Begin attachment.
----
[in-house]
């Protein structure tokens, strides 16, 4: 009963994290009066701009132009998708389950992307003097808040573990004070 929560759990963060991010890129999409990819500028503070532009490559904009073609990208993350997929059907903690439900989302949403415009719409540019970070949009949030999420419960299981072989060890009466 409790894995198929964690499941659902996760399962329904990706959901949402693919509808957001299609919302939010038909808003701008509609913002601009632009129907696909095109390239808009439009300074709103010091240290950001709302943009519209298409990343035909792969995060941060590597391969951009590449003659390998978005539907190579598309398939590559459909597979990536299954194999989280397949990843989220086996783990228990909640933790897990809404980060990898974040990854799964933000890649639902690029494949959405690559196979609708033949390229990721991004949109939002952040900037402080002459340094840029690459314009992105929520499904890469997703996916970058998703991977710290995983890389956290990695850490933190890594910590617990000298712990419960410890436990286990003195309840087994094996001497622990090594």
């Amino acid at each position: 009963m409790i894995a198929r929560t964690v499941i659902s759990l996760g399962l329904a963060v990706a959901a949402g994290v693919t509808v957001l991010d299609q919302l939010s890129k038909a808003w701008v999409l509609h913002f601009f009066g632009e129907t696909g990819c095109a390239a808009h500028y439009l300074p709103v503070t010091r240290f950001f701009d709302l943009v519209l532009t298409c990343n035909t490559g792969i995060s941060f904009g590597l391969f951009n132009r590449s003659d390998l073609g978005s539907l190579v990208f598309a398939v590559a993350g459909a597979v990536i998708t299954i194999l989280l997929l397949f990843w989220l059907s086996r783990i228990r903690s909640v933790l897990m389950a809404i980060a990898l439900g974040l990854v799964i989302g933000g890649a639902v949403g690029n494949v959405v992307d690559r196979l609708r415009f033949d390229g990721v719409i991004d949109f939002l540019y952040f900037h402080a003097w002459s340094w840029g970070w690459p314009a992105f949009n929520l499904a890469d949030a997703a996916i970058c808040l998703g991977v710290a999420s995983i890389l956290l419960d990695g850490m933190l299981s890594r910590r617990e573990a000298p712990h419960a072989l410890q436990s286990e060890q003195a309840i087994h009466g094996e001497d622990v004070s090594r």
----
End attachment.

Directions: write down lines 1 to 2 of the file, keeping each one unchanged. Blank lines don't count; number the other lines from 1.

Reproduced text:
[in-house]
């Protein structure tokens, strides 16, 4: 009963994290009066701009132009998708389950992307003097808040573990004070 929560759990963060991010890129999409990819500028503070532009490559904009073609990208993350997929059907903690439900989302949403415009719409540019970070949009949030999420419960299981072989060890009466 409790894995198929964690499941659902996760399962329904990706959901949402693919509808957001299609919302939010038909808003701008509609913002601009632009129907696909095109390239808009439009300074709103010091240290950001709302943009519209298409990343035909792969995060941060590597391969951009590449003659390998978005539907190579598309398939590559459909597979990536299954194999989280397949990843989220086996783990228990909640933790897990809404980060990898974040990854799964933000890649639902690029494949959405690559196979609708033949390229990721991004949109939002952040900037402080002459340094840029690459314009992105929520499904890469997703996916970058998703991977710290995983890389956290990695850490933190890594910590617990000298712990419960410890436990286990003195309840087994094996001497622990090594």